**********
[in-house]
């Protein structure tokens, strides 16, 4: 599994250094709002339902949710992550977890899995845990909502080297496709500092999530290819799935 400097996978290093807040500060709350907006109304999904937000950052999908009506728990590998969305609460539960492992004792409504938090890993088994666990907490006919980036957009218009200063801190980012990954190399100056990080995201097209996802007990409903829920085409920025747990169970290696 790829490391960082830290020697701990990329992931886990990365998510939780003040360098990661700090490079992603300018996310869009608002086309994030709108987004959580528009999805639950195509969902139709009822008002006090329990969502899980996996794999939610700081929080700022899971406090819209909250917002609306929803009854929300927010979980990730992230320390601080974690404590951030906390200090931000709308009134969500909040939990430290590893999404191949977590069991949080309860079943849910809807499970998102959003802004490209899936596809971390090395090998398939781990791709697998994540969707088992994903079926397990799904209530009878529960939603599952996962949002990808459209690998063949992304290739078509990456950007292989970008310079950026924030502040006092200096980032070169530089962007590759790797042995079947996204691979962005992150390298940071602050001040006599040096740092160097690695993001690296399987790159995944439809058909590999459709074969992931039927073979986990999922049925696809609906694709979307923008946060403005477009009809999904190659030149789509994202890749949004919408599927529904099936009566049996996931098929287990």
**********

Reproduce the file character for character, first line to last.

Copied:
[in-house]
């Protein structure tokens, strides 16, 4: 599994250094709002339902949710992550977890899995845990909502080297496709500092999530290819799935 400097996978290093807040500060709350907006109304999904937000950052999908009506728990590998969305609460539960492992004792409504938090890993088994666990907490006919980036957009218009200063801190980012990954190399100056990080995201097209996802007990409903829920085409920025747990169970290696 790829490391960082830290020697701990990329992931886990990365998510939780003040360098990661700090490079992603300018996310869009608002086309994030709108987004959580528009999805639950195509969902139709009822008002006090329990969502899980996996794999939610700081929080700022899971406090819209909250917002609306929803009854929300927010979980990730992230320390601080974690404590951030906390200090931000709308009134969500909040939990430290590893999404191949977590069991949080309860079943849910809807499970998102959003802004490209899936596809971390090395090998398939781990791709697998994540969707088992994903079926397990799904209530009878529960939603599952996962949002990808459209690998063949992304290739078509990456950007292989970008310079950026924030502040006092200096980032070169530089962007590759790797042995079947996204691979962005992150390298940071602050001040006599040096740092160097690695993001690296399987790159995944439809058909590999459709074969992931039927073979986990999922049925696809609906694709979307923008946060403005477009009809999904190659030149789509994202890749949004919408599927529904099936009566049996996931098929287990």